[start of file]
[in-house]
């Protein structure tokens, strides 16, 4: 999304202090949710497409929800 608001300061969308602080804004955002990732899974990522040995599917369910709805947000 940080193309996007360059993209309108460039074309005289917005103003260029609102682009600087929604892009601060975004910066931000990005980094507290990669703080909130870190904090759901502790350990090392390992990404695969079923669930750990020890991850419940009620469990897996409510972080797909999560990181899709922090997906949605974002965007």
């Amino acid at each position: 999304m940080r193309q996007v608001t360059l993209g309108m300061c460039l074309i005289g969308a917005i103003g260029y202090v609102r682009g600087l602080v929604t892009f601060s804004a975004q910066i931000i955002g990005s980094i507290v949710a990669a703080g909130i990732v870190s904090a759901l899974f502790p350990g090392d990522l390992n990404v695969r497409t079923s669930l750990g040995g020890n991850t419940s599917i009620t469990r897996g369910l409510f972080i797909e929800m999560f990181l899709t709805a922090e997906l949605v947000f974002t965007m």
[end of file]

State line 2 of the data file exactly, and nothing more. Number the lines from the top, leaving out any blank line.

């Protein structure tokens, strides 16, 4: 999304202090949710497409929800 608001300061969308602080804004955002990732899974990522040995599917369910709805947000 940080193309996007360059993209309108460039074309005289917005103003260029609102682009600087929604892009601060975004910066931000990005980094507290990669703080909130870190904090759901502790350990090392390992990404695969079923669930750990020890991850419940009620469990897996409510972080797909999560990181899709922090997906949605974002965007």